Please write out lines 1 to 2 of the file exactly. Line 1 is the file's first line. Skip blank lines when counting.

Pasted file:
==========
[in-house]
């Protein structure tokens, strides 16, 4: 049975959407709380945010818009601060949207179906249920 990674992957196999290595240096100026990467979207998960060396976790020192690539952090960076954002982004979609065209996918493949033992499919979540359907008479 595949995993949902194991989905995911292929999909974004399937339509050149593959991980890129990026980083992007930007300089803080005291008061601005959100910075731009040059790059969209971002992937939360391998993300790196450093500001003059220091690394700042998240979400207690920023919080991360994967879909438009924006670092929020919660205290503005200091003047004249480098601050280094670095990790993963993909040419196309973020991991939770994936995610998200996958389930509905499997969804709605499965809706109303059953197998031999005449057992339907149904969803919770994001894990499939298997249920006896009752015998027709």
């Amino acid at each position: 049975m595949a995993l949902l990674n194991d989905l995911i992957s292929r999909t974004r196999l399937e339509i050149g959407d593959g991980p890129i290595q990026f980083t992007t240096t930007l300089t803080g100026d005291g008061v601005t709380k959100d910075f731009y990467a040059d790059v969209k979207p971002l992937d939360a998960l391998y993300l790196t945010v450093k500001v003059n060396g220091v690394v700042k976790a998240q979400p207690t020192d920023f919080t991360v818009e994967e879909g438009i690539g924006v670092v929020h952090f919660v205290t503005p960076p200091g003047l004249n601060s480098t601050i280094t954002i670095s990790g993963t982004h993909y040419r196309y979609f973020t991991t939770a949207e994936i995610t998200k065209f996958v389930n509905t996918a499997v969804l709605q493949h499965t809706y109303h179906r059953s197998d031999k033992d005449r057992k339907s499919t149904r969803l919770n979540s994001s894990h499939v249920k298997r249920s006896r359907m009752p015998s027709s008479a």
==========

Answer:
[in-house]
């Protein structure tokens, strides 16, 4: 049975959407709380945010818009601060949207179906249920 990674992957196999290595240096100026990467979207998960060396976790020192690539952090960076954002982004979609065209996918493949033992499919979540359907008479 595949995993949902194991989905995911292929999909974004399937339509050149593959991980890129990026980083992007930007300089803080005291008061601005959100910075731009040059790059969209971002992937939360391998993300790196450093500001003059220091690394700042998240979400207690920023919080991360994967879909438009924006670092929020919660205290503005200091003047004249480098601050280094670095990790993963993909040419196309973020991991939770994936995610998200996958389930509905499997969804709605499965809706109303059953197998031999005449057992339907149904969803919770994001894990499939298997249920006896009752015998027709």